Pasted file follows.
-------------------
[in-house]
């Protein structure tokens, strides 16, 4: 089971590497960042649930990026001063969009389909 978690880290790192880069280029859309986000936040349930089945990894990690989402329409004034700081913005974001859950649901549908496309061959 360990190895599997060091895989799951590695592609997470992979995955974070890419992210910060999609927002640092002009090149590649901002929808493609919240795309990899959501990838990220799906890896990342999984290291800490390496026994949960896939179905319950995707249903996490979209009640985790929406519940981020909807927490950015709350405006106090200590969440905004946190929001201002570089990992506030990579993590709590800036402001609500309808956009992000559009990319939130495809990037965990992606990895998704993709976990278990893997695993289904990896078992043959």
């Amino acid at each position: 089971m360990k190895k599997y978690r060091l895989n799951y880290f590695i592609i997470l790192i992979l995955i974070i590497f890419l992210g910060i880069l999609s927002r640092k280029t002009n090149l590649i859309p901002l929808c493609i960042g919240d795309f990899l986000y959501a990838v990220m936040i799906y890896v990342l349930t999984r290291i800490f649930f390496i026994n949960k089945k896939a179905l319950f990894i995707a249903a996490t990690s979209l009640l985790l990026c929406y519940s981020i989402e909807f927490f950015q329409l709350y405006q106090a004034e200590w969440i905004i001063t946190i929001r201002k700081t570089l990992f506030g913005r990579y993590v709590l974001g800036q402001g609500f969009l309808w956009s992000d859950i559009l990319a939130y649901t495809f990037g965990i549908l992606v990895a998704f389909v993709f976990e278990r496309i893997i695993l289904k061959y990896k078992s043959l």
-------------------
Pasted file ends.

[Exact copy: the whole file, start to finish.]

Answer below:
[in-house]
């Protein structure tokens, strides 16, 4: 089971590497960042649930990026001063969009389909 978690880290790192880069280029859309986000936040349930089945990894990690989402329409004034700081913005974001859950649901549908496309061959 360990190895599997060091895989799951590695592609997470992979995955974070890419992210910060999609927002640092002009090149590649901002929808493609919240795309990899959501990838990220799906890896990342999984290291800490390496026994949960896939179905319950995707249903996490979209009640985790929406519940981020909807927490950015709350405006106090200590969440905004946190929001201002570089990992506030990579993590709590800036402001609500309808956009992000559009990319939130495809990037965990992606990895998704993709976990278990893997695993289904990896078992043959």
């Amino acid at each position: 089971m360990k190895k599997y978690r060091l895989n799951y880290f590695i592609i997470l790192i992979l995955i974070i590497f890419l992210g910060i880069l999609s927002r640092k280029t002009n090149l590649i859309p901002l929808c493609i960042g919240d795309f990899l986000y959501a990838v990220m936040i799906y890896v990342l349930t999984r290291i800490f649930f390496i026994n949960k089945k896939a179905l319950f990894i995707a249903a996490t990690s979209l009640l985790l990026c929406y519940s981020i989402e909807f927490f950015q329409l709350y405006q106090a004034e200590w969440i905004i001063t946190i929001r201002k700081t570089l990992f506030g913005r990579y993590v709590l974001g800036q402001g609500f969009l309808w956009s992000d859950i559009l990319a939130y649901t495809f990037g965990i549908l992606v990895a998704f389909v993709f976990e278990r496309i893997i695993l289904k061959y990896k078992s043959l």